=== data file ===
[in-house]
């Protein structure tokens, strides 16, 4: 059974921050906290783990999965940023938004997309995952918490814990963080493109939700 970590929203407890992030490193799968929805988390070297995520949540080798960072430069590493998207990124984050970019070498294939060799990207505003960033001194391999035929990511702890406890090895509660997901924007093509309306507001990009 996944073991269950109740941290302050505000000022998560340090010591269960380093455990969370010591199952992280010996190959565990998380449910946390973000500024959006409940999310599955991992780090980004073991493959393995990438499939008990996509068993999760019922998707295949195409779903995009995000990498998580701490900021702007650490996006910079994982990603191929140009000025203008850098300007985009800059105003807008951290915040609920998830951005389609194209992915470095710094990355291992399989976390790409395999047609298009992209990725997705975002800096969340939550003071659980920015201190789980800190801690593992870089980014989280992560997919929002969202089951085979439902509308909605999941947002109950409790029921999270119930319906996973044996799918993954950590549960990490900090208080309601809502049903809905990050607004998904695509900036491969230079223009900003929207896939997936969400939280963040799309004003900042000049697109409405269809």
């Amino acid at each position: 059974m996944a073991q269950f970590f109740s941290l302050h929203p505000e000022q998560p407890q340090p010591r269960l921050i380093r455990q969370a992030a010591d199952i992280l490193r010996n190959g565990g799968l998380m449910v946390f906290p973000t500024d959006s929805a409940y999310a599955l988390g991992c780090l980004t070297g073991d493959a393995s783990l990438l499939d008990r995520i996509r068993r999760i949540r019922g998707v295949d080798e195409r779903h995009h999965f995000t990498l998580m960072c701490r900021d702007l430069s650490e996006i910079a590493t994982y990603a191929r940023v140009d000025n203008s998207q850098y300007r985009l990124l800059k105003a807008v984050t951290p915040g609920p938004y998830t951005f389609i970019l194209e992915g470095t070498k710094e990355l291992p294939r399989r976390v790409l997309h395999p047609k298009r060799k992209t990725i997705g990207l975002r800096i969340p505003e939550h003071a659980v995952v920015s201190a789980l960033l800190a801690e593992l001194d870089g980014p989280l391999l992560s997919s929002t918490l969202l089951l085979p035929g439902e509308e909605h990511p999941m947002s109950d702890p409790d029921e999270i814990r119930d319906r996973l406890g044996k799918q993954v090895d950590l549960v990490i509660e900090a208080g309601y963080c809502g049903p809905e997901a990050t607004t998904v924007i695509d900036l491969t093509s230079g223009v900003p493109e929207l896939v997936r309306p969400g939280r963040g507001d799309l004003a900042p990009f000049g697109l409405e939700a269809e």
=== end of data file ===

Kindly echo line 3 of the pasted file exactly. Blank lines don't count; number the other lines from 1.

């Amino acid at each position: 059974m996944a073991q269950f970590f109740s941290l302050h929203p505000e000022q998560p407890q340090p010591r269960l921050i380093r455990q969370a992030a010591d199952i992280l490193r010996n190959g565990g799968l998380m449910v946390f906290p973000t500024d959006s929805a409940y999310a599955l988390g991992c780090l980004t070297g073991d493959a393995s783990l990438l499939d008990r995520i996509r068993r999760i949540r019922g998707v295949d080798e195409r779903h995009h999965f995000t990498l998580m960072c701490r900021d702007l430069s650490e996006i910079a590493t994982y990603a191929r940023v140009d000025n203008s998207q850098y300007r985009l990124l800059k105003a807008v984050t951290p915040g609920p938004y998830t951005f389609i970019l194209e992915g470095t070498k710094e990355l291992p294939r399989r976390v790409l997309h395999p047609k298009r060799k992209t990725i997705g990207l975002r800096i969340p505003e939550h003071a659980v995952v920015s201190a789980l960033l800190a801690e593992l001194d870089g980014p989280l391999l992560s997919s929002t918490l969202l089951l085979p035929g439902e509308e909605h990511p999941m947002s109950d702890p409790d029921e999270i814990r119930d319906r996973l406890g044996k799918q993954v090895d950590l549960v990490i509660e900090a208080g309601y963080c809502g049903p809905e997901a990050t607004t998904v924007i695509d900036l491969t093509s230079g223009v900003p493109e929207l896939v997936r309306p969400g939280r963040g507001d799309l004003a900042p990009f000049g697109l409405e939700a269809e």